Page:Merry Muses of Caledonia.djvu/52

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( 46 )


Tune—"The Auld Cripple Dow:"

This is by Burns. The original MS. was in the possession of a gentleman in Forfar. It is headed—

"A Wicked Song.
"Author's name unknown.
"Tune—The waukin' o' a winter's night.
"The Publisher to the Reader,
"Courteous Reader,

"The following is certainly the production of one of those licentious, ungodly (too-much-abounding in this our day) wretches who take it as a compliment to be called wicked, provided you allow them to be witty. Pity it is that while so many tar barrels in the country are empty, and so many gibbets untenanted, some example is not made of these profligates." Burns pursues this satirical-humorous vein in his mock manifesto as "Poet Laureat and Bard-in-Chief of Kyle, Cuningham, and Carrick," addressed (November 20th, 1786) to William Chalmers and John M'Adam, "students and practitioners in the ancient and mysterious Science of confounding Right and Wrong." A reprint of the whole manifesto will be found in Scott Douglas's Edinburgh edition (Vol. IV., p. 163). The following extract indicates the drift of it:—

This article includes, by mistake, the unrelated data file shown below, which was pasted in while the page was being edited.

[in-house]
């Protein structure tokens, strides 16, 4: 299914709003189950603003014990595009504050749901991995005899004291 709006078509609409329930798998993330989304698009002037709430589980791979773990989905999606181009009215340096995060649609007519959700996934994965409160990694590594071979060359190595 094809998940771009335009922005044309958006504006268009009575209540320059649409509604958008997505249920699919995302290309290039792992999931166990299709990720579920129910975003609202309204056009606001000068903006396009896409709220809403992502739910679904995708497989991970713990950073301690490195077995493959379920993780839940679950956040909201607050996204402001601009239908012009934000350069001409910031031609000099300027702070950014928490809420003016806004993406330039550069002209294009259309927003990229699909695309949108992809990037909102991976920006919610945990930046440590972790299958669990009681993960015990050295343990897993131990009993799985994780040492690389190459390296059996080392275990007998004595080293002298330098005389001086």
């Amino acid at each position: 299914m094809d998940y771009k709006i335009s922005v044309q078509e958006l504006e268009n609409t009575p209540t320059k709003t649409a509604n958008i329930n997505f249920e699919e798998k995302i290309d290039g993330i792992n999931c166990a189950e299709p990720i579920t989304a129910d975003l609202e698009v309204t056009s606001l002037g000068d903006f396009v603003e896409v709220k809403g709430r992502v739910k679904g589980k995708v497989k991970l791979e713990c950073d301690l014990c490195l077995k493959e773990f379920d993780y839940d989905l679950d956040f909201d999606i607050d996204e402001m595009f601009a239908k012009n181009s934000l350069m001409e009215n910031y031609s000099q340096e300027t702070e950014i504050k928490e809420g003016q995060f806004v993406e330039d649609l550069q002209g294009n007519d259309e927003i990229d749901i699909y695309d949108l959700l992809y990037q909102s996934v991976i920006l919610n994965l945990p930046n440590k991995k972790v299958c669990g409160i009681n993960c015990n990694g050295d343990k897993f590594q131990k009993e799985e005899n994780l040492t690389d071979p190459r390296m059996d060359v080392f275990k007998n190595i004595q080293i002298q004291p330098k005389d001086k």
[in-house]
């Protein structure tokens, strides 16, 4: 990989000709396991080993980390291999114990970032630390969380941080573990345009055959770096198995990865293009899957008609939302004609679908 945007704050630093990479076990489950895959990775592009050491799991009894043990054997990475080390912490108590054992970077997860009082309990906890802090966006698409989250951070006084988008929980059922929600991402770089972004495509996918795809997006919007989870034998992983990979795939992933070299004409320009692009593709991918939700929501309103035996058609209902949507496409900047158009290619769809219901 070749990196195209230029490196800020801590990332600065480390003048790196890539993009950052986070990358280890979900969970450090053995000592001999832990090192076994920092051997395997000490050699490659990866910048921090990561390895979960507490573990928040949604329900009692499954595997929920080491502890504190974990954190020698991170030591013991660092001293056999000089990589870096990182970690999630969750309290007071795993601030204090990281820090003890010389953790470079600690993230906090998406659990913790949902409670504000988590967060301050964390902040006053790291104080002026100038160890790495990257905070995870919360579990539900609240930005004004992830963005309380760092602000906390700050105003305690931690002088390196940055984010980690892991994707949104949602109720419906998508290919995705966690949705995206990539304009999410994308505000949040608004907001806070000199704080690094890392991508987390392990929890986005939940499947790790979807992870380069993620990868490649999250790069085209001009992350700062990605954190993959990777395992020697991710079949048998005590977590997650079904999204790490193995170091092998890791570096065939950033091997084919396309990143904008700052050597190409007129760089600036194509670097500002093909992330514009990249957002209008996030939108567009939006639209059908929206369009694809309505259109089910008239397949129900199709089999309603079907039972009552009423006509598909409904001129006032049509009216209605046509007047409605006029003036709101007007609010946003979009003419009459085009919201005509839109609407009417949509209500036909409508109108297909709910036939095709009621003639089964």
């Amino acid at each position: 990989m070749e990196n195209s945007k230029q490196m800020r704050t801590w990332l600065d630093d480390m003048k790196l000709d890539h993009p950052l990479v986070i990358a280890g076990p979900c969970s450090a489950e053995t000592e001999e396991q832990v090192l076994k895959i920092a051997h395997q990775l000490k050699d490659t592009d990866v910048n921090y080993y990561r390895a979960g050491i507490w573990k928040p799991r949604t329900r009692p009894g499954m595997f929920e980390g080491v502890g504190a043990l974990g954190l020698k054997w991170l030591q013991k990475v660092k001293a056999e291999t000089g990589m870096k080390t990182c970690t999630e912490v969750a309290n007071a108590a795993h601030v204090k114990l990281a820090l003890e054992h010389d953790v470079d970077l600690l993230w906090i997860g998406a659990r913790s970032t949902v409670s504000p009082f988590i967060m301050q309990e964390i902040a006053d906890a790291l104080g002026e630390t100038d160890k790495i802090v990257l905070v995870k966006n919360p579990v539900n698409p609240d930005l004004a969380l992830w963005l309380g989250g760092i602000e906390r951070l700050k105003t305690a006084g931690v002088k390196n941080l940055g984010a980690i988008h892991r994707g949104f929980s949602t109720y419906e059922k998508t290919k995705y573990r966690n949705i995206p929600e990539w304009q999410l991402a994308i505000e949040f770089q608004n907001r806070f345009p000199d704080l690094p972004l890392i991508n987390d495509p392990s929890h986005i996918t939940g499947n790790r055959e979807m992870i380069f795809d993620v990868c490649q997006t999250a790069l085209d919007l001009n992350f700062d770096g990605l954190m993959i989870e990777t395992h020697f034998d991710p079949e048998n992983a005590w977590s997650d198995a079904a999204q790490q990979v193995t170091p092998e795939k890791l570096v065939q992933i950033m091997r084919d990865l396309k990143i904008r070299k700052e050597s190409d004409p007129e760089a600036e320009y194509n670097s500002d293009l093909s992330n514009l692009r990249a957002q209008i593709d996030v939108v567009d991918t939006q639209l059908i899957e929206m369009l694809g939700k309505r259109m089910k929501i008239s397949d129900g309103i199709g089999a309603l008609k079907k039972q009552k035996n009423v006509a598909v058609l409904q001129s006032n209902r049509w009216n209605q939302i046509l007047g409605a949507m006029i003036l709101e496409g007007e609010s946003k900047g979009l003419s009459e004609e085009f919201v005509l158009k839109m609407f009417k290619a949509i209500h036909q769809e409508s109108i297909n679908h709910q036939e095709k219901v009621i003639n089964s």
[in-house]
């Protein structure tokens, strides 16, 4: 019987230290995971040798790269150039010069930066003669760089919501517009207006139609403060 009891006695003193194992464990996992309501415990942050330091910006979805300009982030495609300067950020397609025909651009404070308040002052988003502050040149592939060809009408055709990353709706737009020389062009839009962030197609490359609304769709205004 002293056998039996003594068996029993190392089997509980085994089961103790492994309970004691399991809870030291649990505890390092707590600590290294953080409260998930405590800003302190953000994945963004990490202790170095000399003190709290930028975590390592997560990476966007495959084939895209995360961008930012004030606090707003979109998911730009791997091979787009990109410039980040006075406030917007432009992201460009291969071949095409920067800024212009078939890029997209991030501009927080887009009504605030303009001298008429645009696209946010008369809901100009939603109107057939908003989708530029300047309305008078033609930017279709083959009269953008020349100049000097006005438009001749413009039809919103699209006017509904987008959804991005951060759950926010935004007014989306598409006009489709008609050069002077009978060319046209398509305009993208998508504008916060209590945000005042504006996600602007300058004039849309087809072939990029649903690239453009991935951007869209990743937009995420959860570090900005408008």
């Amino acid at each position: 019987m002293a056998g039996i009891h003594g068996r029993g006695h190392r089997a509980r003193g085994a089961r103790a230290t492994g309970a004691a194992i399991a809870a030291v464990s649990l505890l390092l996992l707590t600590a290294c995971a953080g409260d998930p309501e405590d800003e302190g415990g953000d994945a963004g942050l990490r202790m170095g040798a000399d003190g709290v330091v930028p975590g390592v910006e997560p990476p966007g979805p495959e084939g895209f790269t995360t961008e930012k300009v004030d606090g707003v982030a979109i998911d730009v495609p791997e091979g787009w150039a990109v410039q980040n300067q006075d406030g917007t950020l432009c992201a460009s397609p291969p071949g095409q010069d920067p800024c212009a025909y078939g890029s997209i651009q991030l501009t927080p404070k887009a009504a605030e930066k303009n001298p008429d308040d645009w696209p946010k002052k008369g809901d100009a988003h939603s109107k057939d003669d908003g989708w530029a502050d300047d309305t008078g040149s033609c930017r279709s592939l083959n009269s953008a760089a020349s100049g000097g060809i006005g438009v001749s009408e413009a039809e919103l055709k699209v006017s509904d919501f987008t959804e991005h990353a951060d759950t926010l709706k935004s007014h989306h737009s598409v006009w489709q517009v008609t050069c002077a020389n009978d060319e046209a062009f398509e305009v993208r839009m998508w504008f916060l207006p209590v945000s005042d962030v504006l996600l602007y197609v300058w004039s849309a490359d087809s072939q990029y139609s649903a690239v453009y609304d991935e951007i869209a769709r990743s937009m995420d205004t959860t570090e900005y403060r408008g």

"Be it known, that . . . we have discovered a certain nefarious, abominable, and wicked song or ballad, a copy whereof we have enclosed; Our will therefore is . . . that the said copy shall be consumed by fire at the Cross of Ayr . . . in the presence of all beholders, in abhorrence of, and terrorem to, all such compositions and composers. Given at Mauchline this twentieth day of November, Anno Domini one thousand seven hundred and eighty-six.—God Save the Bard."

As honest Jacob on a night,
With his beloved beauty,
Was duly laid on wedlock's bed,
And noddin' at his duty.

Chorus—Fal de dal, &c.

"How lang," she cried, "ye fumbling wretch,
Will ye be f——ing at it?
My auldest wean might die o' age,
Before that ye could get it.

Fal de dal, &c.